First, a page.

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Staff too busy to enforce smoking ban, say unions

Regina Leung, SCMP

Two unions representing government workers said on Wednesday their members were too busy to hand out fixed-penalty tickets to people violating Hong Kong’s anti-smoking laws.

Their comments follow the extension on Tuesday of anti-smoking laws to include 48 public transport interchanges, bus terminals, wet markets, beaches and housing estates.

Some 2,200 staff from the Leisure and Cultural Service Department, 700 from the Food and Environmental Hygiene Department and 430 from the Housing Department are responsible for enforcing the new penalties.

But the Leisure Service Staff General Union and the Food and Environmental Hygiene Department’s Staff Rights Union, said its members could not perform these extra duties because they did not have sufficient manpower.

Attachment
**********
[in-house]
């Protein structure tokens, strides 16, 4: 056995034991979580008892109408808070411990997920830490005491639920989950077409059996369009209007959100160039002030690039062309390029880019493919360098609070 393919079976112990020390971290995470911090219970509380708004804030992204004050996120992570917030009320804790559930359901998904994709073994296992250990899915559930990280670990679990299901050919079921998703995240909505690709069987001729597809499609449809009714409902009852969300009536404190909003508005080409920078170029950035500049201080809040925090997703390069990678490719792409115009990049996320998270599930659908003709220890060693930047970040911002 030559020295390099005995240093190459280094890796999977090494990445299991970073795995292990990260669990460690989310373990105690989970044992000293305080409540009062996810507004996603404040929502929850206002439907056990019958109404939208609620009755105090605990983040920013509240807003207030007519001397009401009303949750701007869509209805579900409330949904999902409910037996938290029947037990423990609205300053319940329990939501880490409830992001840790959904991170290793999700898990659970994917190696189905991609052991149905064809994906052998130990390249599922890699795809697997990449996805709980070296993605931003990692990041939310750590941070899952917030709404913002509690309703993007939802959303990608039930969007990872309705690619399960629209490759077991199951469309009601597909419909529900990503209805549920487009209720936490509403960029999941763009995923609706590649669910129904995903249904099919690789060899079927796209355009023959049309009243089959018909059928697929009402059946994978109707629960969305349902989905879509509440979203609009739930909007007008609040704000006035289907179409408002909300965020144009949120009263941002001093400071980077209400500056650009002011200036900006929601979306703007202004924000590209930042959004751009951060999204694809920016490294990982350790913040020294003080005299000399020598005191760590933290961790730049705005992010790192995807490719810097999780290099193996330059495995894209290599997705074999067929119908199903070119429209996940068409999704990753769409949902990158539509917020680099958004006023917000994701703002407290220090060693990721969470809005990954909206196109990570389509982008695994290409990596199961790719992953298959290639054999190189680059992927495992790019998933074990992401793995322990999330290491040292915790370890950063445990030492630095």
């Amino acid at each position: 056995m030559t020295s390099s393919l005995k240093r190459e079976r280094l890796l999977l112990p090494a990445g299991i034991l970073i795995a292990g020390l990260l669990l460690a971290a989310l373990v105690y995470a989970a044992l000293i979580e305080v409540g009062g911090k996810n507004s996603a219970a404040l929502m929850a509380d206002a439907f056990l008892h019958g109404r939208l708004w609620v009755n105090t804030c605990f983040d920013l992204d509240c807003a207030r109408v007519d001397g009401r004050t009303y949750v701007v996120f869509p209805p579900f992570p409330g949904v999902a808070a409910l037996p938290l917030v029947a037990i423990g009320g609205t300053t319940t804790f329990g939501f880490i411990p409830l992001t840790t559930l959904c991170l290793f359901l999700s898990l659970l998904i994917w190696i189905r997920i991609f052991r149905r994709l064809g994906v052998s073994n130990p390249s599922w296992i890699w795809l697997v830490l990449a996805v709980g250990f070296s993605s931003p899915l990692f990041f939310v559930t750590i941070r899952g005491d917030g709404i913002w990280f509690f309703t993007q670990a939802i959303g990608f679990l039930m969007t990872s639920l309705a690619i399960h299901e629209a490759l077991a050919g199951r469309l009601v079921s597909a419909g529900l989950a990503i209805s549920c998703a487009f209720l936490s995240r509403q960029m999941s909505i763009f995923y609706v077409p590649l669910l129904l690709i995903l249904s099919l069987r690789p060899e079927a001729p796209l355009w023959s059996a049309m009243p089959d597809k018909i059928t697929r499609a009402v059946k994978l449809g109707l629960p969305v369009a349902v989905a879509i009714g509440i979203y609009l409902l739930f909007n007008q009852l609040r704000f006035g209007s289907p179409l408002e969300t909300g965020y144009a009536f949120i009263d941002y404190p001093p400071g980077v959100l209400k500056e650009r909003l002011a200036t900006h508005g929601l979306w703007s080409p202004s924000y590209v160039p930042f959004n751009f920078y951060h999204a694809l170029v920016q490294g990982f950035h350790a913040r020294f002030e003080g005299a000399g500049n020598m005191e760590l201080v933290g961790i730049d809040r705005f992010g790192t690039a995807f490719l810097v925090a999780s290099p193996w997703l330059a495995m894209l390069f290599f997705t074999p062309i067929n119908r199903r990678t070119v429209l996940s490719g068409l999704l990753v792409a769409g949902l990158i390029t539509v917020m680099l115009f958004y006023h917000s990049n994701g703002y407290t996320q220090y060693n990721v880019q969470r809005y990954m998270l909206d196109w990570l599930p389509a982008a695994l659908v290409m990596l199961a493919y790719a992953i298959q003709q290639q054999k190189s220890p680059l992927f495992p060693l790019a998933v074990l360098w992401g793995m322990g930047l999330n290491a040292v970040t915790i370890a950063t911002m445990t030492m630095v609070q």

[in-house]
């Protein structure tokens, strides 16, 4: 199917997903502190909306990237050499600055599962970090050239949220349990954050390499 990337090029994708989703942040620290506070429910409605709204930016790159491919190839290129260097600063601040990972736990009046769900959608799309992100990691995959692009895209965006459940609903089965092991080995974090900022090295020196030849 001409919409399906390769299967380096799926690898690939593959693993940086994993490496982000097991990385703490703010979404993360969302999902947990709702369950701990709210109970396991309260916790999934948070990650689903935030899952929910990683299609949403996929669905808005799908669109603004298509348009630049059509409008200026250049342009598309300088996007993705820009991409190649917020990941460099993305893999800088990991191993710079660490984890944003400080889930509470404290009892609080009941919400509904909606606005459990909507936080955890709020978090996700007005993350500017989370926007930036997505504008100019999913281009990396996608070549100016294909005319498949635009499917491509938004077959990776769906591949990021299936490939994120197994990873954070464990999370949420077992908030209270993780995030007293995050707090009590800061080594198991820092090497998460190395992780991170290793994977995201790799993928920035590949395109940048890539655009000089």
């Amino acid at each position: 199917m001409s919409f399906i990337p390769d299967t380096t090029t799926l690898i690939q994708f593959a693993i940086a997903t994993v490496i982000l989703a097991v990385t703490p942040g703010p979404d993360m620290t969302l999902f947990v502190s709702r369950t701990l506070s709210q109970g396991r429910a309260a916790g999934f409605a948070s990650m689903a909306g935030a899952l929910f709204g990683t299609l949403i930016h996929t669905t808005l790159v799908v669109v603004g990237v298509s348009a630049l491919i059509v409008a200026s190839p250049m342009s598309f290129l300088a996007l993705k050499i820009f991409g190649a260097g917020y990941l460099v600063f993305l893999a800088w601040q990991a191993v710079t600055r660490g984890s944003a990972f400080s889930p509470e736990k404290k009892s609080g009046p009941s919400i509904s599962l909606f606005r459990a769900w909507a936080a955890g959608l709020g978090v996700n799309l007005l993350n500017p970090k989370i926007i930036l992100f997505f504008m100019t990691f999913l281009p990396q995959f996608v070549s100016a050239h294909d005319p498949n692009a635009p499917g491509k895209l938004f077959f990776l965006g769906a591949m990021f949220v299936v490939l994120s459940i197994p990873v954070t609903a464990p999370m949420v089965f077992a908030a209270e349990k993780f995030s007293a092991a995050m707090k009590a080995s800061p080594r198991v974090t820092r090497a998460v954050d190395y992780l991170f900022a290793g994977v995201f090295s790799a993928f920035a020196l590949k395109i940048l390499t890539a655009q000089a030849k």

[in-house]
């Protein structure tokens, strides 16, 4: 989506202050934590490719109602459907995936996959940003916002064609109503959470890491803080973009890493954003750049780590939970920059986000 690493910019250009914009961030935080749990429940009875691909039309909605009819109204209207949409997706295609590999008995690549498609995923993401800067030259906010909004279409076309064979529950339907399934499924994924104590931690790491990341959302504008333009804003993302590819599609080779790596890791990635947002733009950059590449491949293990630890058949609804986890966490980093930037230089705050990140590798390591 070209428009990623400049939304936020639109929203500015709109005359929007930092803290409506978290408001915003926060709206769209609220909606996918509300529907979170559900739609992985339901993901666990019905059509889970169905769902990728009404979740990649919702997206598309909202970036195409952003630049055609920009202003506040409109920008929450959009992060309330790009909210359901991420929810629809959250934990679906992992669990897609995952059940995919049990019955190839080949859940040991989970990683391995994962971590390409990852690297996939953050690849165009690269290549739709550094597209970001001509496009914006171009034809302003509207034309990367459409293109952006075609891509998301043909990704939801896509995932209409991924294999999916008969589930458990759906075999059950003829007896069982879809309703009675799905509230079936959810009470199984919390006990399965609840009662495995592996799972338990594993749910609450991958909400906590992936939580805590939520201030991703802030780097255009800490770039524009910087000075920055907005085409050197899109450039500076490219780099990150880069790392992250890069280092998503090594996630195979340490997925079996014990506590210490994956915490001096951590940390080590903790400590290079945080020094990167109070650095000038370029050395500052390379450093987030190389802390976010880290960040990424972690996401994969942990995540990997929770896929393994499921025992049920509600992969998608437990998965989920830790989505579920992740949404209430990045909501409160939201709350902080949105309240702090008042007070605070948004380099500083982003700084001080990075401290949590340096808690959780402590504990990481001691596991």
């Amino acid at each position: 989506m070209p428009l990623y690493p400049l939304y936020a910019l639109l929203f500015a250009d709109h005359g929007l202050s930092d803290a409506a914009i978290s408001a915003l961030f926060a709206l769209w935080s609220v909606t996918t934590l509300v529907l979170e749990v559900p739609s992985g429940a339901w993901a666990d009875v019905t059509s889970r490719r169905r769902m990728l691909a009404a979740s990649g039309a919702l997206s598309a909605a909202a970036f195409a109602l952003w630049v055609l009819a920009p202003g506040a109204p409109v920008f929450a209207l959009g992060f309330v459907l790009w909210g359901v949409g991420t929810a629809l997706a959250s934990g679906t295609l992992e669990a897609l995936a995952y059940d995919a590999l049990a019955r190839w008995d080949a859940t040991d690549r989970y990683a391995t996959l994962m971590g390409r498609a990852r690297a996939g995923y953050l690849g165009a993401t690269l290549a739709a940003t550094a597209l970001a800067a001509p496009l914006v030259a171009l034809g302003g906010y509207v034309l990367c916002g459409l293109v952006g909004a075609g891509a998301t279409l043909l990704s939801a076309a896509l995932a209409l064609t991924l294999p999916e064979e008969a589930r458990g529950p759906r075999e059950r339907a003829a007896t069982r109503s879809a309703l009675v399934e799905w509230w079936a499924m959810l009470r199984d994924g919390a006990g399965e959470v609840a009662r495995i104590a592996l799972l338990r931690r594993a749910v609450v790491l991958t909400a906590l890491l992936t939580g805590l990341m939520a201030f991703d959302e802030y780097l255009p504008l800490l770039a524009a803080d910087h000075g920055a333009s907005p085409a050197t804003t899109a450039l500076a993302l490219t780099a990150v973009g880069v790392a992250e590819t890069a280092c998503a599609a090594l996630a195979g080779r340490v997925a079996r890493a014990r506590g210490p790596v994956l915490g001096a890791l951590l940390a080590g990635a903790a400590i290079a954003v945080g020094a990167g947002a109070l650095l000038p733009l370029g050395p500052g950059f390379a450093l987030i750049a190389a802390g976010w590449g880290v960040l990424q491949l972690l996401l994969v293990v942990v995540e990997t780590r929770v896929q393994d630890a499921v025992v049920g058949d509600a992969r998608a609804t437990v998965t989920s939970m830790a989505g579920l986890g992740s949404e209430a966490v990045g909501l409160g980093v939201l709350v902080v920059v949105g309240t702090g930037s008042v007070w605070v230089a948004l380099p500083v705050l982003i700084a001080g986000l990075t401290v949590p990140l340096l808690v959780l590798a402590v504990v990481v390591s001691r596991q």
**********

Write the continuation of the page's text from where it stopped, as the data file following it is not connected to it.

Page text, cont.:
However, Director of Food and Environmental Hygiene Cheuk Wing-hing said most of his staff had assured him they would not ignore their new duties.

“There is no truth to the allegations that our staff will refuse to do this work. There are 12 staff unions – which represent about 5,400 staff – involved in this enforcement work,’’ he said.

“All of them have pledged to stand firmly by their duties and will execute departmental guidelines when enforcing the new laws,” said Cheuk.

Cheuk said his staff had already issued six verbal warnings to offenders since the ban was extended to wet markets and public transport interchanges.

He said the department would provide training to enforcement officers.

Leisure and Cultural Services Department director Betty Fung Ching Suk-yee also said her staff had issued 800 verbal warnings to offenders on Tuesday.

Fung said the department understood union concerns about staff having too much work.

The extension of the smoking ban is part of the tough anti-smoking laws first introduced in early 2007.

They are controversial – with some organisations, such as karaokes, pubs and restaurants, arguing they will hurt their businesses.Smoking kills around 6,000 people in Hong Kong each year and passive smoking is estimated to kill around 1,000, experts say.

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